To keep things simple, when you physically move around your room, the ARVR Origin point stays where it is, the position of the camera and controllers will be adjusted according to your movements. When you move through the virtual world, either through controller input or when you implement a teleport system, it is the position of the origin point which you will have to adjust.

ARVRCamera is the second node that must always be a part of your scene and it must always be a child node of your origin node. It is a subclass of Godot’s normal camera. However, its position is automatically updated each frame based on the physical orientation and position of the HMD. Also due to the precision required for rendering to an HMD or rendering an AR overlay over a real world camera, most of the standard camera properties are ignored. The only properties of the camera that are used are the near and far plane settings. The FOV, aspect ratio and projection mode are all ignored.

Note that, for our native mobile VR implementation, there is no positional tracking, only the orientation of the phone and by extension, the HMD is tracked. This implementation artificially places the camera at a height (Y) of 1.85.

Conclusion: your minimum setup in your scene to make AR or VR work should look like this:

../../_images/minimum_setup.png

And that’s all you need to get started. Obviously, you need to add something more into your scene, so there is something to see, but after that, you can export the game to your phone of choice, pop it into a viewer and away you go.

其他需要考虑的事情

我们需要在本入门手册中简要介绍一些其他一些重要的知识。

The first are our units. In normal 3D games, you don’t have to think a lot about units. As long as everything is at the same scale, a box sized 1 unit by 1 unit by 1 unit can be any size from a cube you can hold in your hand to something the size of a building. In AR and VR, this changes because things in your virtual world are mapped to things in the real world. If you step 1 meter forward in the real world, but you only move 1 cm forward in your virtual world, you have a problem. The same with the position of your controllers; if they don’t appear in the right relative space, it breaks the immersion for the player. Most VR platforms, including our AR/VR Server, assume that 1 unit = 1 meter. The AR/VR server, however, has a property that, for convenience, is also exposed on the ARVROrigin node called world scale. For instance, setting this to a value of 10 changes our coordinate system so 10 units = 1 meter.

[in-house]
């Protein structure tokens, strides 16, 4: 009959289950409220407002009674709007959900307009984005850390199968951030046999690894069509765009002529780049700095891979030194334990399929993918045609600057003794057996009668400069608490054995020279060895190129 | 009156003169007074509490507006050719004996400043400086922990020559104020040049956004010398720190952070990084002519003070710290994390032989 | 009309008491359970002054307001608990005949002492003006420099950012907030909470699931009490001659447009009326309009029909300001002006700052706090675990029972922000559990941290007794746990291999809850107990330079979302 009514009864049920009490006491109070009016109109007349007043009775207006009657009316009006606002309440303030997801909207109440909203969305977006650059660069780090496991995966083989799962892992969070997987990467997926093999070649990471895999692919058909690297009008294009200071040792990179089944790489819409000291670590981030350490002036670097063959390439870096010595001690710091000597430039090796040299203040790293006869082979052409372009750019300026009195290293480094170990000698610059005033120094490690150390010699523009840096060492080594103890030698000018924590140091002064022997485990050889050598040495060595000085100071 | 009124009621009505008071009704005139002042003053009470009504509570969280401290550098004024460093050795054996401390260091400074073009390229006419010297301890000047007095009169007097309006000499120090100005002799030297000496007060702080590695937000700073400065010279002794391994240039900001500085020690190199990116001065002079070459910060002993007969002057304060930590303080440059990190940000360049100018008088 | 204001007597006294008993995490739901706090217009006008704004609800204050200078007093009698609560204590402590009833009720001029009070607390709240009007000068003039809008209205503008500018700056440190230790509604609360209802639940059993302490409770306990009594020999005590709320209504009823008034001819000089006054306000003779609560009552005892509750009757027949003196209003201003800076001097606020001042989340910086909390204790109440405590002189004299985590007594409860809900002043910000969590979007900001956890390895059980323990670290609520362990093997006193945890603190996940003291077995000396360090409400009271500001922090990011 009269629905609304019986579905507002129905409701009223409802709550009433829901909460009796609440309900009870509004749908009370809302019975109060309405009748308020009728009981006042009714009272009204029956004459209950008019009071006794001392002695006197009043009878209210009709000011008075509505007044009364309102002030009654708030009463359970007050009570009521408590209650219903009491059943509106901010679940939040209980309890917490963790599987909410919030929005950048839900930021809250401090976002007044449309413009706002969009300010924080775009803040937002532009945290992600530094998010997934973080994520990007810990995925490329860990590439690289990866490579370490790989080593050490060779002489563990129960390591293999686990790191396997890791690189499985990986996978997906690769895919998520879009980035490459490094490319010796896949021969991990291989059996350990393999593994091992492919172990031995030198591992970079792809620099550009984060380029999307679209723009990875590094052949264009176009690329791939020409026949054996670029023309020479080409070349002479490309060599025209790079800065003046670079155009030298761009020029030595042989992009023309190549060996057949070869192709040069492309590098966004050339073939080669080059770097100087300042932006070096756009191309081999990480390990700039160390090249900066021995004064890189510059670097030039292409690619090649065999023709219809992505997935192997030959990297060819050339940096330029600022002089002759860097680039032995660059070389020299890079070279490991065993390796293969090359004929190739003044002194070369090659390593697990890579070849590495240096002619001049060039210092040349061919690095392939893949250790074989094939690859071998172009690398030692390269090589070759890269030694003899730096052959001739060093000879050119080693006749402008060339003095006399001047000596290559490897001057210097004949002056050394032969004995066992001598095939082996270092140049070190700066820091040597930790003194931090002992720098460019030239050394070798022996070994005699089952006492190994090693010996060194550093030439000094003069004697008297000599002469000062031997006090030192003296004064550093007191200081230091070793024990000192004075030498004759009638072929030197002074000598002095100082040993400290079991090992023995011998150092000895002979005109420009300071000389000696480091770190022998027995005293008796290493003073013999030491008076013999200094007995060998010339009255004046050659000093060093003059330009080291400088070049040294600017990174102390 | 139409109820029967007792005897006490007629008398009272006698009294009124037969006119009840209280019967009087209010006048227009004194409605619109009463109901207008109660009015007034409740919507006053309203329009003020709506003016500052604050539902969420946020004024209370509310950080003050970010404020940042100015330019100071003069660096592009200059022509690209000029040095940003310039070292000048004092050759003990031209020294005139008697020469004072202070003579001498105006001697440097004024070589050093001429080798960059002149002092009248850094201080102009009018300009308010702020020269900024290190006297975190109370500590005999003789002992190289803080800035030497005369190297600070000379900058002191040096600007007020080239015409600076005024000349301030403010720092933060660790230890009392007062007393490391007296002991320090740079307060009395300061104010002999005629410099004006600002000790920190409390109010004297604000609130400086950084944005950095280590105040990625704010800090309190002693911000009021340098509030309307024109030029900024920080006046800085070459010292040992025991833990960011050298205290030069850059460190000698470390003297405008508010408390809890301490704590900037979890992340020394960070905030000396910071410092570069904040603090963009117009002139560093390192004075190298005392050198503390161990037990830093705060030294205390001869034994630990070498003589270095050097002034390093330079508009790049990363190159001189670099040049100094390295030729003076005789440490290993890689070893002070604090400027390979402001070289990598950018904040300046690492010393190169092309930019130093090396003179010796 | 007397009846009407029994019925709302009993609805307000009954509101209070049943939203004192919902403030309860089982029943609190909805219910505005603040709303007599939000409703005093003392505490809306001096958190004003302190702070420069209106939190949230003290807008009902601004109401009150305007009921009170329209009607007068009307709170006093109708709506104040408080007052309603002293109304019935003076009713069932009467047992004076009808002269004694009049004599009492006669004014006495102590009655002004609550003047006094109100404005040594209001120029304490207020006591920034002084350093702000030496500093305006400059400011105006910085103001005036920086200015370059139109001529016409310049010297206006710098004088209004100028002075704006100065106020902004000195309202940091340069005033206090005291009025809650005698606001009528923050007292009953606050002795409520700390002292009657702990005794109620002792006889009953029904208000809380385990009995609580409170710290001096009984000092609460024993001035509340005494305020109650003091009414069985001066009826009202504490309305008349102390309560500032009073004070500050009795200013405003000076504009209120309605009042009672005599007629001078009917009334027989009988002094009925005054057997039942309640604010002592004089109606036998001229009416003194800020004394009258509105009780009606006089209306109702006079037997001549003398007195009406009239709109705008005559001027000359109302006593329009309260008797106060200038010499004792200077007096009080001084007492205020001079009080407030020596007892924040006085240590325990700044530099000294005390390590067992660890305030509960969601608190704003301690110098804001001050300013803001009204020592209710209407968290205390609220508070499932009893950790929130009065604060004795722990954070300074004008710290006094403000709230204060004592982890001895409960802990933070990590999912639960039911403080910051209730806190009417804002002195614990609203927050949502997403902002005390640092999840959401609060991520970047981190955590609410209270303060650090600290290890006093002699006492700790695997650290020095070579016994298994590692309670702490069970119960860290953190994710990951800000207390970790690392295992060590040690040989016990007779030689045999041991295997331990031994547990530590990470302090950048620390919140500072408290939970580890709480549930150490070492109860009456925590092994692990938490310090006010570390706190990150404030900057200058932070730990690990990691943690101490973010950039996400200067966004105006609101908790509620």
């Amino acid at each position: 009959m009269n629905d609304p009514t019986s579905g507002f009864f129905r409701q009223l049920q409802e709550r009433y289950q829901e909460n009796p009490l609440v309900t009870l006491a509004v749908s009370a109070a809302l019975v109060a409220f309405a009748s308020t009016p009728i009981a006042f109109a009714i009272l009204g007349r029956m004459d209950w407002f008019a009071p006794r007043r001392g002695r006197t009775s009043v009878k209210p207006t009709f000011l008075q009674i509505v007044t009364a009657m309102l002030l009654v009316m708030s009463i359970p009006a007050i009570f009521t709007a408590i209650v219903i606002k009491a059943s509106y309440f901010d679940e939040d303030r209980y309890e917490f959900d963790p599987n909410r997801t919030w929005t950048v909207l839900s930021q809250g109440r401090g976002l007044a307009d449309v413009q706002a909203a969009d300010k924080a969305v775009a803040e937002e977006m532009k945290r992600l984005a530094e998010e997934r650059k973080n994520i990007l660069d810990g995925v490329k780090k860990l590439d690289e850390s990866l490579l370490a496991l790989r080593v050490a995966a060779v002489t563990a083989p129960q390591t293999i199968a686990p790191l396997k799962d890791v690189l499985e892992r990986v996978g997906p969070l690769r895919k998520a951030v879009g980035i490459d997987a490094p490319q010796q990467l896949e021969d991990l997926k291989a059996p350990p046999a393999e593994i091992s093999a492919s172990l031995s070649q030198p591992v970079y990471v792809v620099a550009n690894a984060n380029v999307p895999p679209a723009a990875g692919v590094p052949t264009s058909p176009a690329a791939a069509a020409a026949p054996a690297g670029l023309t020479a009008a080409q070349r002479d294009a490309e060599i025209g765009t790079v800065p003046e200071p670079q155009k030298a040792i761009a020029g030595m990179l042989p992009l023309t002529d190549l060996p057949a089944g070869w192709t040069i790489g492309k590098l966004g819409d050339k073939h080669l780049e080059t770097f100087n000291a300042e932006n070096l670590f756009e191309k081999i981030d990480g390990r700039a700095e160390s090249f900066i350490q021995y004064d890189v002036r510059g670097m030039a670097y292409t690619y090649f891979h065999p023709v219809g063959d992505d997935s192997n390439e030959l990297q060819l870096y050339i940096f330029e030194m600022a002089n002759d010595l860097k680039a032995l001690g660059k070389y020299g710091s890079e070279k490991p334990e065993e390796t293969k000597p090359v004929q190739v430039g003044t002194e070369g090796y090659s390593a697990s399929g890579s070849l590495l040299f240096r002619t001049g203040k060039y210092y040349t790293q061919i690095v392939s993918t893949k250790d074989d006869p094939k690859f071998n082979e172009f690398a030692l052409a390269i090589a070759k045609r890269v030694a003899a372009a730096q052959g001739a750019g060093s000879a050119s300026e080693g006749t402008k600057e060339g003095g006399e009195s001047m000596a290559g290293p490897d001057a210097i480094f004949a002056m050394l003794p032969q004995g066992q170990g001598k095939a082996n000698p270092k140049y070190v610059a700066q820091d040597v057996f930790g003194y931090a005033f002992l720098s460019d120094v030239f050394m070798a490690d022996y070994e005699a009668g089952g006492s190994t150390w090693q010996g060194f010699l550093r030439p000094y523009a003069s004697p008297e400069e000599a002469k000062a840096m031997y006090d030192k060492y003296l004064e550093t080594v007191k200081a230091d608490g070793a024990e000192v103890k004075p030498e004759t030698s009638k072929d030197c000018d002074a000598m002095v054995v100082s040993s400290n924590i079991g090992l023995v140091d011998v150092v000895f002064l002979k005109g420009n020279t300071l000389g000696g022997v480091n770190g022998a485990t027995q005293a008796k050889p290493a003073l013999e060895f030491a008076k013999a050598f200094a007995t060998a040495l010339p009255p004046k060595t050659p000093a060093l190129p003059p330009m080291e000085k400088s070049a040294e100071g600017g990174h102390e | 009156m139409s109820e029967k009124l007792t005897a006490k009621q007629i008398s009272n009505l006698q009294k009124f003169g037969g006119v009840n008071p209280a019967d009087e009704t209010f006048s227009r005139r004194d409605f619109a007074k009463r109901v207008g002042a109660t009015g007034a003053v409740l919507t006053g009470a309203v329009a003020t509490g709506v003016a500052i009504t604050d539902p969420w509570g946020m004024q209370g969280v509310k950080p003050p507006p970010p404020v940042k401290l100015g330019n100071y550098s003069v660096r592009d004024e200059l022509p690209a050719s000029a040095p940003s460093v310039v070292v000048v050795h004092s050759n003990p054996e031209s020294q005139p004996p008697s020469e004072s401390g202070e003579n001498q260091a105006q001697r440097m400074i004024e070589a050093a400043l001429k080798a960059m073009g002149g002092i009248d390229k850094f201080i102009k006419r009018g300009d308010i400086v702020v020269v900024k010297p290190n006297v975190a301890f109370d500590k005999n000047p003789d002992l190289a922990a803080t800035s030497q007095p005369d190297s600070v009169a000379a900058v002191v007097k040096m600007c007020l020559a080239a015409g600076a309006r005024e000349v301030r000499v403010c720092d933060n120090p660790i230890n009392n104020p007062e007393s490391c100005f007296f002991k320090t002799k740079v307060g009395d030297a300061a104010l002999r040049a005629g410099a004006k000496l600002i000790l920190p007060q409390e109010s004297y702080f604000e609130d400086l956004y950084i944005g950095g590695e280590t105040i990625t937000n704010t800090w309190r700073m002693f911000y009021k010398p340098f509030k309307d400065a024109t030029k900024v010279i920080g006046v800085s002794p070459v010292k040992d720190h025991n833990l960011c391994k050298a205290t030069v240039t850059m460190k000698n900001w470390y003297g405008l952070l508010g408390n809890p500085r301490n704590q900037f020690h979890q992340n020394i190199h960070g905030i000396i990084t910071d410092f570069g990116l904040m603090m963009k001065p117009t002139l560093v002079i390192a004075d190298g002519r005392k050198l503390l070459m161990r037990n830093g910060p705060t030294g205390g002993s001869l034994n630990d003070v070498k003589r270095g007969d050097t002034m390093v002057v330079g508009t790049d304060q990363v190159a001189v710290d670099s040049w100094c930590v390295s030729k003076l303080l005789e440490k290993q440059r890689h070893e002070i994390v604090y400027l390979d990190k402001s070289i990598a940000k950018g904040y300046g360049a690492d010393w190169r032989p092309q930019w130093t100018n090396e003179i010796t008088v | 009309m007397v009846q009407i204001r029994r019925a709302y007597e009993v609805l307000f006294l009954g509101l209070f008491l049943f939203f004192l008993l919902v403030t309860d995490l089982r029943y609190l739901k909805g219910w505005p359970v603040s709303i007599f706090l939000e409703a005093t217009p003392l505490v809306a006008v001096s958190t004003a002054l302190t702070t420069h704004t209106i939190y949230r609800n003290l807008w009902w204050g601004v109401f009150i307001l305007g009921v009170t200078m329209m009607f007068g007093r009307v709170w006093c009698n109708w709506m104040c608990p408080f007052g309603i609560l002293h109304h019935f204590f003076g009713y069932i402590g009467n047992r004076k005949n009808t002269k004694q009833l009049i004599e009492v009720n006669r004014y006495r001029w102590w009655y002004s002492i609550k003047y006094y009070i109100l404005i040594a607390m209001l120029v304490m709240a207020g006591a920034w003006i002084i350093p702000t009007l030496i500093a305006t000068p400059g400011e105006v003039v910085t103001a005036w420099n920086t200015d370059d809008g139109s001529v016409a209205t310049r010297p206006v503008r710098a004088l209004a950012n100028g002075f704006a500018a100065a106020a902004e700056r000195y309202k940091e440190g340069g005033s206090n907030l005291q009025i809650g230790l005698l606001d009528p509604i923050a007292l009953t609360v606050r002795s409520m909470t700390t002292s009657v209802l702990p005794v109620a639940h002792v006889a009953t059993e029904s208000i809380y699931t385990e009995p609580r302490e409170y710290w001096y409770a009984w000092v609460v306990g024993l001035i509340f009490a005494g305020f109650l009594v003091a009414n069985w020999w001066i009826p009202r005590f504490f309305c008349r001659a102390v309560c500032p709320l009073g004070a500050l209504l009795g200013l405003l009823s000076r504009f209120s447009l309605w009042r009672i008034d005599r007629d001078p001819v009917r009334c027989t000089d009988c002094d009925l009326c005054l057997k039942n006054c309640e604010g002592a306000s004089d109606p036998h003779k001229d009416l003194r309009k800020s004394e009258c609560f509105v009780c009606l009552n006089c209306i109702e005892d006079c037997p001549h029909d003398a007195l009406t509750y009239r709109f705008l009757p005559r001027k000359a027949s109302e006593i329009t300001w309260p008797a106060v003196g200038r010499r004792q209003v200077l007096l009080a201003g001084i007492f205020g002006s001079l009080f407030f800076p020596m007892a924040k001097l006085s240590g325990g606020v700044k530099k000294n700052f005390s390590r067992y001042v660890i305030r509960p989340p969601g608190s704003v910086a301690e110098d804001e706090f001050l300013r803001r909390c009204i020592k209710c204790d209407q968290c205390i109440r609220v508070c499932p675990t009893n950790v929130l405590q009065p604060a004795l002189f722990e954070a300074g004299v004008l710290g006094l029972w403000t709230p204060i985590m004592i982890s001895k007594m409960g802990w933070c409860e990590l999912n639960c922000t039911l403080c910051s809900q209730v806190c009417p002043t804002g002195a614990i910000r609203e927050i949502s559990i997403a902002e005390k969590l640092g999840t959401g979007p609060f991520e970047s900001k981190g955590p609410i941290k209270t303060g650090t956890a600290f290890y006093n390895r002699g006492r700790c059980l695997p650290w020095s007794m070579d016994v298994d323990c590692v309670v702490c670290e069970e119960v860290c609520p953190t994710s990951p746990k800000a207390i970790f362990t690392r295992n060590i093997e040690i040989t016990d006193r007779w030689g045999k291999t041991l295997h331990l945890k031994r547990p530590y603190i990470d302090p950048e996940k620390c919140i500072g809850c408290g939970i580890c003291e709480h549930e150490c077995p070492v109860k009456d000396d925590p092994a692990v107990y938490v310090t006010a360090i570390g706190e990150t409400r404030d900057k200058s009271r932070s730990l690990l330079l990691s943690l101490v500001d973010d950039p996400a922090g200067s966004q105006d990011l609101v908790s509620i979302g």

Performance is another thing that needs to be carefully considered. Especially VR taxes your game a lot more than most people realise. For mobile VR, you have to be extra careful here, but even for desktop games, there are three factors that make life extra difficult:

  • 您正在渲染立体,两个以一个的价格。 虽然没有完全加倍工作量和管道中的东西,例如考虑到支持新的MultiView OpenGL扩展,但双眼渲染图像仍然存在额外的工作量
  • A normal game will run acceptably on 30fps and ideally manages 60fps. That gives you a big range to play with between lower end and higher end hardware. For any HMD application of AR or VR, however, 60fps is the absolute minimum and you should target your games to run at a stable 90fps to ensure your users don’t get motion sickness right off the bat.
  • 高FOV和相关的镜头失真效果需要许多VR体验才能以两倍的分辨率呈现。 是的,VIVE可能只有每只眼睛1080x1200的分辨率,因此我们将每只眼睛渲染为2160x2400。 对于大多数AR应用程序来说,这不是一个问题。

All in all, the workload your GPU has in comparison with a normal 3D game is a fair amount higher. While things are in the pipeline to improve this, such as MultiView and foveated rendering, these aren’t supported on all devices. This is why you see many VR games using a more art style and if you pay close attention to those VR games that go for realism, you’ll probably notice they’re a bit more conservative on the effects or use some good old optical trickery.